While Chrissy is enjoying her vengeance against Ben, Ben is creating some of his own back at her. He’s making a fake idol and wants to plant it so others find it. I have a few questions about this. First off, does he have a note with a previous idol to go with it? Because if not, is anyone going to buy that phony baloney? I wouldn’t. Also, Ben may have had a harsh back and forth with Chrissy, but he already embarrassed the minority alliance once with his super secret spy routine, so why do it again? What’s the tactical advantage here? Aren’t you just unnecessarily pissing off jury members? Don’t get me wrong: I’d laugh if someone tried to play it, but I’m a horrible person and am not then asking for that individual I just humiliated to hand me a million dollars.
While all this is going on, Lauren finds a rope that acts as the first half of a hidden immunity idol, with a note telling her she must get a shell in front of her platform at the next challenge to make it a complete idol. Hiding idols at challenges: stellar idea! Although this one was a little too easy to get. Here’s another idea I’ll pitch: Why not also try doing something fun here like saying that to retrieve the second half of the idol she would also have to be the third person to drop out of the challenge or something — forcing her to make a difficult decision. Is it worth dropping out of an immunity challenge to get an idol? It’s a decision you could make on the fly as well once you saw how you felt during that particular challenge. (Seeing as how I still haven’t heard back from anyone about the idea I pitched this season of hiding an individual immunity idol in the tribe immunity one, I don’t expect to get much feedback on this one either. I can’t say I blame them. Apparently I’ve hit my quota of annoying ideas to pitch.)
Speaking of immunity, off to the challenge we go to see who gets to win some new (temporary) jewelry. It’s that one where players have to stretch their arms out so their fingertips are pressed against discs on each side. You drop a disc, you’re out. The reason I approve of challenges like this is not because I enjoy watching people suffer. I mean, I do, but it’s actually seeing who has the grit to overcome that pain that I enjoy. It’s why I love the final Thailand coin challenge. It’s all about mastering your pain. (Something I have not been very adept at doing myself, as evidenced by the amount of incessant whining I have been doing the past week over what is essentially a glorified case of the sniffles.)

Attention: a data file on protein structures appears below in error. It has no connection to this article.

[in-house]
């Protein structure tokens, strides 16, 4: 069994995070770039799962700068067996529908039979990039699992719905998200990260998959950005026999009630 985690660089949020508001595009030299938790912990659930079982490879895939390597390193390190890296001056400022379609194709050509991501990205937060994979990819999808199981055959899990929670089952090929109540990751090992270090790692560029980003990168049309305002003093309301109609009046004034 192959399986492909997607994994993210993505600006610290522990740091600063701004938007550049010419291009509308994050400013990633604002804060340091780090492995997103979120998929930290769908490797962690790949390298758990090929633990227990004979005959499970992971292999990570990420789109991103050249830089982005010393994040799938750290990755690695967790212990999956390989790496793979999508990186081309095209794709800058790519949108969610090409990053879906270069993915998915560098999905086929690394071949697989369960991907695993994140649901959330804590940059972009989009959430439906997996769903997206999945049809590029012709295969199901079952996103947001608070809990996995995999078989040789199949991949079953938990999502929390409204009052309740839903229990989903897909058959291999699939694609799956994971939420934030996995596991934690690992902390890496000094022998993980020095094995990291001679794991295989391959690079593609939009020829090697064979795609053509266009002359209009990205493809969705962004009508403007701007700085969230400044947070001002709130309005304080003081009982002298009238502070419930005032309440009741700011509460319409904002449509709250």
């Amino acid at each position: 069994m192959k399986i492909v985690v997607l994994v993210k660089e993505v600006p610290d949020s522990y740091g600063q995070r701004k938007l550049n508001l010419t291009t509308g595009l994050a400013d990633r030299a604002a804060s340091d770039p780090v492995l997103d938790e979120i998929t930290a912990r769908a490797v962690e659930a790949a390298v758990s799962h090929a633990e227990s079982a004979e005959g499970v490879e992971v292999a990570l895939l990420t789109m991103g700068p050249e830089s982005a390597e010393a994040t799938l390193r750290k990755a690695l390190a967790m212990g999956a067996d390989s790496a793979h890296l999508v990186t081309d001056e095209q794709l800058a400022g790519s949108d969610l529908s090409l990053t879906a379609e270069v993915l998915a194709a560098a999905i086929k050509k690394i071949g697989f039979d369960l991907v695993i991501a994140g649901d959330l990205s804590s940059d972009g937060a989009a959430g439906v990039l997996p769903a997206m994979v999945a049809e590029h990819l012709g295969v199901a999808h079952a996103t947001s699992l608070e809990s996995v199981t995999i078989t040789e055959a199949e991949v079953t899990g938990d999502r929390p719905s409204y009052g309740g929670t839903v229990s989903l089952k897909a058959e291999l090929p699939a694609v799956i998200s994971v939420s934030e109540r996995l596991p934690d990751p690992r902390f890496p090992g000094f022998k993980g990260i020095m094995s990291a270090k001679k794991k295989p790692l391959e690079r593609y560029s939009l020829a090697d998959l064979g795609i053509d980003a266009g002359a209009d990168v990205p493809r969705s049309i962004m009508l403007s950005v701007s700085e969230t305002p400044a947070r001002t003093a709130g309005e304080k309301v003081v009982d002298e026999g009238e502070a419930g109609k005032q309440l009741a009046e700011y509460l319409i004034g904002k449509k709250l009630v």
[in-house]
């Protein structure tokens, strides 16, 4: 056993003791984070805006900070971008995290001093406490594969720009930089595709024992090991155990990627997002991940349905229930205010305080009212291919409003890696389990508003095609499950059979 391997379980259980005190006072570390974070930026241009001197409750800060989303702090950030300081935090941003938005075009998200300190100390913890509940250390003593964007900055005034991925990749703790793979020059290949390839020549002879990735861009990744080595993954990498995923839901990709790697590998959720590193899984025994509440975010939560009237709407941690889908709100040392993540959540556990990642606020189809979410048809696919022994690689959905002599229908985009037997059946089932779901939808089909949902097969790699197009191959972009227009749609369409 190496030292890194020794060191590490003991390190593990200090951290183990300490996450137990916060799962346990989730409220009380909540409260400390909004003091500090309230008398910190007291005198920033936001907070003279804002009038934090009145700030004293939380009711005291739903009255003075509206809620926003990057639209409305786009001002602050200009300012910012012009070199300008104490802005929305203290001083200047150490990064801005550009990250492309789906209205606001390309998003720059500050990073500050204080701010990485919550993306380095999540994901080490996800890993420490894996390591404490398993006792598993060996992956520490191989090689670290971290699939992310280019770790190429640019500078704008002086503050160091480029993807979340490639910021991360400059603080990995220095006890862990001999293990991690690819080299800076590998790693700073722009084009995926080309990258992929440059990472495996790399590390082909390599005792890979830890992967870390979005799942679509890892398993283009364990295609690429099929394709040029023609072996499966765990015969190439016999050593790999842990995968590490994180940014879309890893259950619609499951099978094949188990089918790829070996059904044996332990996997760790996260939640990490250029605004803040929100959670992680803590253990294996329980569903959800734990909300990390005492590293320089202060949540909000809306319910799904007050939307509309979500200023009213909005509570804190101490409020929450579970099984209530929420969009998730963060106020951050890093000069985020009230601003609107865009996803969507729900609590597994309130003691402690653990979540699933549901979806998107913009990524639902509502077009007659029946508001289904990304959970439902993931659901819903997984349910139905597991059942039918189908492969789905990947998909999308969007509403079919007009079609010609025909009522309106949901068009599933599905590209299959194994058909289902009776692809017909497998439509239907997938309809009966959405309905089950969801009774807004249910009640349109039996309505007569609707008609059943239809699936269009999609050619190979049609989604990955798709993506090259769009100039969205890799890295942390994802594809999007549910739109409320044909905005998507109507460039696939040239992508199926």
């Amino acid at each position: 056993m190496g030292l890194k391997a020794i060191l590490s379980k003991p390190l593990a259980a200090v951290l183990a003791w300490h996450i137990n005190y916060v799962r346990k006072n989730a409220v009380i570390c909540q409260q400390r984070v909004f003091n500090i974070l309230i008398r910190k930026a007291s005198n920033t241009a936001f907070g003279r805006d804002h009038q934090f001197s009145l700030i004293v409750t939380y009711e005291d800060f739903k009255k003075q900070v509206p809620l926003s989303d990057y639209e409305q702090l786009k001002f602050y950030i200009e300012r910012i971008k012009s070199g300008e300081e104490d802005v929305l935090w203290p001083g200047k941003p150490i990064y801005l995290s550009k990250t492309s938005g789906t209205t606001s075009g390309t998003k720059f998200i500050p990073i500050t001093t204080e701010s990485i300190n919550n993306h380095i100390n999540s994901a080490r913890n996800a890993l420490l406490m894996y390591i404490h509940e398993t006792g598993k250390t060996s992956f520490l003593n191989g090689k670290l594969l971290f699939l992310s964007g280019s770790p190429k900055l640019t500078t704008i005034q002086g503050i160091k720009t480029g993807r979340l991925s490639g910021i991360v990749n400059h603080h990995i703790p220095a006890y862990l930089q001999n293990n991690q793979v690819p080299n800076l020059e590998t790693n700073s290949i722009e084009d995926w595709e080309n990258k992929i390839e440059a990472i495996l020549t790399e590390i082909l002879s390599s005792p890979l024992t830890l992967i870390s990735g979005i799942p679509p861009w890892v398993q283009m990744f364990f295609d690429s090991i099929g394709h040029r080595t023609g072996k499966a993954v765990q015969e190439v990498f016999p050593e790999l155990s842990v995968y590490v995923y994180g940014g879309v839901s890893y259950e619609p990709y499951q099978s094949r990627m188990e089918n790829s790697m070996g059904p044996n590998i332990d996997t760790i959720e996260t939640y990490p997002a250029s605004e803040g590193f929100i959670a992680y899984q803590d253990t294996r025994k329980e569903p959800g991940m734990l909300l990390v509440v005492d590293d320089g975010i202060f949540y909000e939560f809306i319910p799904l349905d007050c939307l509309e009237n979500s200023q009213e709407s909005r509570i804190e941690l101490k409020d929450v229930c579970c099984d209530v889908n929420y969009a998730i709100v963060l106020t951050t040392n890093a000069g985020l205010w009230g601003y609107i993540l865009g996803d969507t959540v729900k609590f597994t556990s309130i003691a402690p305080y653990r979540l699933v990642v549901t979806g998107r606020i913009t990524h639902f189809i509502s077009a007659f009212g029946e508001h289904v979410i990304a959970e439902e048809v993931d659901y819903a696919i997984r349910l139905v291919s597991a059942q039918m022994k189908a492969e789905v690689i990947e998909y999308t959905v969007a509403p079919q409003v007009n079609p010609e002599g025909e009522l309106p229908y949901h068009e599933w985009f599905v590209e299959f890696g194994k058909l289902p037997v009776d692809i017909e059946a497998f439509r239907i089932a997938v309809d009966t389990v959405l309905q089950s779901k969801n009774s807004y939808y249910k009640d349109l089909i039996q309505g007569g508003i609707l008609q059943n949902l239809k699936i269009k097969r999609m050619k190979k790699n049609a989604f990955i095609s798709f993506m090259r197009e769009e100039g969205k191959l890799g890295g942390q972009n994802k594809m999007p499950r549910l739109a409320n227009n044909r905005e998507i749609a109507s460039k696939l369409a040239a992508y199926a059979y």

In any event, when Probst starts off a challenge by announcing, “This will hurt,” I know we’re in for a good time. Although whenever someone says something about being “in for a good time,” that does sound vaguely sleazy, as if someone is providing very specific “good time” services, if you know what I’m saying. Do you know what I’m saying? Hookers. I’m talking about hookers. I suppose since Chrissy and Keith are “in charge of love,” we should find out from them how much this good time is going to cost us.
I’ll tell you someone who is definitely not having a good time, and that is Ben. The former Marine is huffing and puffing and looks like he is about to blow himself down. Sure enough, he is the first one out of the contest, followed by Chrissy and Ryan. Then, after openly encouraging the Sex Doctor to drop out, Lauren out of nowhere carefully takes her discs and puts them down on the ground. Why she just did not let them drop and crash is beyond me. That she took the time and effort to carefully remove them was simultaneously hilarious, bizarre, and terrific.
Eventually it comes down to Devon and Ashley, with Devon negotiating a massage — at least someone is having a good time — to drop out and hand it to her. You really don’t see a lot of immunity negotiating on Survivor, which I suppose is a bit surprising since it happens EVERY SINGLE WEEK on Big Brother. Then again, Big Brother also has a sassy, wisecracking robot who enters the house to insult the contestants sooooooooo, you know…apples and oranges, I guess.